Potential jobs
in the art world

Some Bethel University art graduates find unexpected careers after graduation.

By Tim Evancho | Royal Report

Wayne Roosa achieved two Fine Arts bachelor’s degrees in painting and art history from the University of Colorado. In 1973, Wayne attended Rutgers University to receive his master’s degree, along with receiveing his PhD in art history in 1989. It was here, while finishing up the program, that Roosa became aware of a posting about a conference of Christian artists organized by the founder of Bethel’s Art Department, Eugene Johnson.

Interested in this event, Roosa contacted Johnson to ask if there was any information about the Christian Artist Conference. On a Sunday night a few weeks later, Roosa received a phone call. It was Johnson.

“Yeah… I decided writing was a big hassle — why don’t we just talk about it?” Johnson told Roosa.

The two talked about the conference and Johnson started asking Roosa about his plans for the future: “So you’re going to be an art historian? When do you graduate?”

This conversation led to the fact that Bethel was interested in hiring its first art historian. On the phone on that same Sunday night, Johnson gave Roosa an interview. A short time later, Roosa completed an in-person interview.

He got the job. In 1983, Wayne Roosa began his career at Bethel University as the school’s first art historian and is now the department chair of the Bethel Art Department.

Wayne Roosa prepares for his art history class at Bethel University. Roosa has had multiple shows in the Johnson Galley at Bethel.

“I know that we create a platform of knowledge, of technical skills, of how to think, how to think about thinking, how to create. And it has served people really well,” Roosa said.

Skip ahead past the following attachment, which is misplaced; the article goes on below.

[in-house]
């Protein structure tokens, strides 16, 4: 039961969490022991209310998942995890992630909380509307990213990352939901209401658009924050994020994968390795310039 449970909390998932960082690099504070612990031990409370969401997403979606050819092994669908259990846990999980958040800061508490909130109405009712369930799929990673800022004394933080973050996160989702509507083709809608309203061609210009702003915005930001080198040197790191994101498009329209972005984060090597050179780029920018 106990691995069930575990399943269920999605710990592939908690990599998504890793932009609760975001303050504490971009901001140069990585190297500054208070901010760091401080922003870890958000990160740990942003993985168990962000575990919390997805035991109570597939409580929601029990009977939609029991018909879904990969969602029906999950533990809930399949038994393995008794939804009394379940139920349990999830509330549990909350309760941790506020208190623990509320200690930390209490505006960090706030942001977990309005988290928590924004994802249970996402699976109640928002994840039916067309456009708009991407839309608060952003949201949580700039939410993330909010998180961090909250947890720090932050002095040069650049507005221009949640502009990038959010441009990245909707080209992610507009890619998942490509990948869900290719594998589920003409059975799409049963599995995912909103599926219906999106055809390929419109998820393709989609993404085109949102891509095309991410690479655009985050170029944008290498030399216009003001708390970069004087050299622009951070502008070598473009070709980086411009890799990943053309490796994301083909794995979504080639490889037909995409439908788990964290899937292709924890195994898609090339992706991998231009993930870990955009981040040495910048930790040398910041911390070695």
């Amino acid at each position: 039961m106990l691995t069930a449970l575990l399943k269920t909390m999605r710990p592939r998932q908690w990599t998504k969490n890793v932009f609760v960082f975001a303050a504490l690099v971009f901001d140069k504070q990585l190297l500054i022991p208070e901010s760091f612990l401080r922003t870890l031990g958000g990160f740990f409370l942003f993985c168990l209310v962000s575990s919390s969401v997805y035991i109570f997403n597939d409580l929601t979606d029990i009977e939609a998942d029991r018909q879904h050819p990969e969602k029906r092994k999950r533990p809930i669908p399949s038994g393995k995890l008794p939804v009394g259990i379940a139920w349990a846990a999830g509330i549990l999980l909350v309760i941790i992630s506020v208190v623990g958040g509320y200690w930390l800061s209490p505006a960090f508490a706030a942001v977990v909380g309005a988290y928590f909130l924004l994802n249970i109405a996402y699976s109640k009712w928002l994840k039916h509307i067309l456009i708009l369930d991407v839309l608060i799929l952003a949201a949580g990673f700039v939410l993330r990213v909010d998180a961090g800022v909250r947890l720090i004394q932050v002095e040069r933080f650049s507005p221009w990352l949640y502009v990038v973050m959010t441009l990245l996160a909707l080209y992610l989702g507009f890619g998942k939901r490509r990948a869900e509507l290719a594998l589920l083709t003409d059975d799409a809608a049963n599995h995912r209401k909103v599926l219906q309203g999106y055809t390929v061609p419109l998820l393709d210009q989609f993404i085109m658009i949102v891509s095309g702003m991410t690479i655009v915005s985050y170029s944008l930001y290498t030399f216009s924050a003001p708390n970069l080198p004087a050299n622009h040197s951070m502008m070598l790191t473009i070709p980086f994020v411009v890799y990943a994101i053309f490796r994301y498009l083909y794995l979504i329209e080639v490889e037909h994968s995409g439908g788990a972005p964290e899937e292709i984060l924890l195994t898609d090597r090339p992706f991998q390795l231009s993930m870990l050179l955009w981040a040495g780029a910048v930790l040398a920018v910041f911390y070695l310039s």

Currently, Bethel art graduates work in a wide variety of areas within the creative field. Some of these areas include advertising, art education K-12, art history, computer graphics and digital design, environmental design, fashion design and more.

Jayme Buchelt graduated from Bethel in 2013 with an art degree.

“One thing I loved about studying art through Bethel was that although the department is small, the staff are mighty,” Buchelt said. “(Professors) all have achieved many accomplishments in their own personal careers and are still out working in the real world as well
as teaching. They are also so very supportive of each individual
person as their own work grows.”

Her major’s emphasis was painting and her minor was art history. Upon graduation, Buchelt searched for a job. Though she has not found her “dream job” yet, she now works as a custom framing consultant at Deck the Walls.

“This job allows me to use my artistic ability as well as allow the proper time for me to keep making my own art,” she said.

Buchelt is applying to graduate schools, where she will study painting and drawing.

Work by Bethel graduate Jayme Buchelt when she was a student at Bethel. Double-click on the photos to go to the website.

Phillip Schmidt was set to major in pre-medicine biology at Bethel, but after he took ceramics his sophomore year, he fell in love with creating pots.

“I knew God had made me to be a maker,” he says.